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Germany (East)

 
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East Germany

The Establishment of the Ministry of Defense

On January 18, 1956, the People's Chamber (the national legislature) passed a bill creating the NVA and the Ministry of Defense. This act formally acknowledged the existence of East Germany's armed forces. The NVA incorporated the KVP, Sea Police, and Air Police into a single armed force having three branches: ground, naval, and air. The Ministry of Defense was headed by Colonel General (Generaloberst) Willi Stoph, who was also minister of the interior. In 1987 Stoph was chairman of the Council of Ministers and a member of the SED Politburo. General Hoffmann, who was listed as first deputy minister of defense, attended the Soviet General Staff Academy in the mid-1950s and replaced Stoph as defense minister in 1960. Hoffmann held the post until his death in 1985. Concurrent with the establishment of the NVA as a legal entity was a return to public manifestations of German military traditions, with the addition of socialist elements. The training regimen for recruits approximated that of the former Wehrmacht, as did drill and ceremonies. New uniforms, whose color and cut were far closer to those of German World War II forces than to Soviet models, were introduced. Only the helmet represented a radical departure from World War II, but here too the design differed from the Soviet model.

The creation of the NVA addressed both internal and external security problems. Internally the physical appearance of the NVA spoke to the population in terms of their traditional German heritage and differentiated the NVA from the Soviet Army. In theory at least, East German citizens could have pride in their own army. The swift creation of the NVA as a force of more than 120,000 officers and other ranks practicing Prussian-style drill was a dramatic gesture of nationalism that was impossible for the world to ignore.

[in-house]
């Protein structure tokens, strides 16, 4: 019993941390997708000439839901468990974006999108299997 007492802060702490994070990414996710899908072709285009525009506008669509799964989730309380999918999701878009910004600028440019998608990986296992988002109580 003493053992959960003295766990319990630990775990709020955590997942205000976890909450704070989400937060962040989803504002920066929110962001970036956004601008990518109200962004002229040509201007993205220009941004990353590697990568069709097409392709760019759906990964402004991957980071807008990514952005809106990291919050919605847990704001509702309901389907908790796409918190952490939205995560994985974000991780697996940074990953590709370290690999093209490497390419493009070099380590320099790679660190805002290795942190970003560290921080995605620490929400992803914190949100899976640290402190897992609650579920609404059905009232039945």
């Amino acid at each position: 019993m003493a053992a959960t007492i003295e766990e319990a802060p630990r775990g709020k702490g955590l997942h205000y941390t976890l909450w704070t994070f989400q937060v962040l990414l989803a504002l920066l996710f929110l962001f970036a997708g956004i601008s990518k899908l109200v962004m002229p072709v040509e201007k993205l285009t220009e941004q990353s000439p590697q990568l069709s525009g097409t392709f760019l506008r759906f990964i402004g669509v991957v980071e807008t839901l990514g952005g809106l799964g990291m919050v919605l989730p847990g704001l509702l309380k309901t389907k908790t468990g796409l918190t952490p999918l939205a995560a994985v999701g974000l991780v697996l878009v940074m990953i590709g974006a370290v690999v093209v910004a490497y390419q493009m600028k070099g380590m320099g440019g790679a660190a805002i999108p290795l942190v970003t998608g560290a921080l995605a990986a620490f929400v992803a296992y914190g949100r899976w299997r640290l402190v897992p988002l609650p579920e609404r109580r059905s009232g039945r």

The creation of the Ministry of Defense and the NVA seemingly should have been a blow to the authority and prestige of the Ministry of the Interior. The bureaucratic impact of this action was mitigated by permitting Stoph to carry both portfolios for four years. In addition, police activities, both civil and secret, remained under the Ministry of the Interior, as did the Border Police. The Ministry of the Interior established its own Alert Units for the specific function of internal security. The Alert Units were militarily structured, fully motorized units with modern weapons and equipment. Garrisoned and trained in battalion-size units, they were capable of carrying out police tasks and other security functions. They have been used in major disturbances or in civil disasters affecting public order and safety.

Data as of July 1987

Germany [East] - TABLE OF CONTENTS

  • National Security

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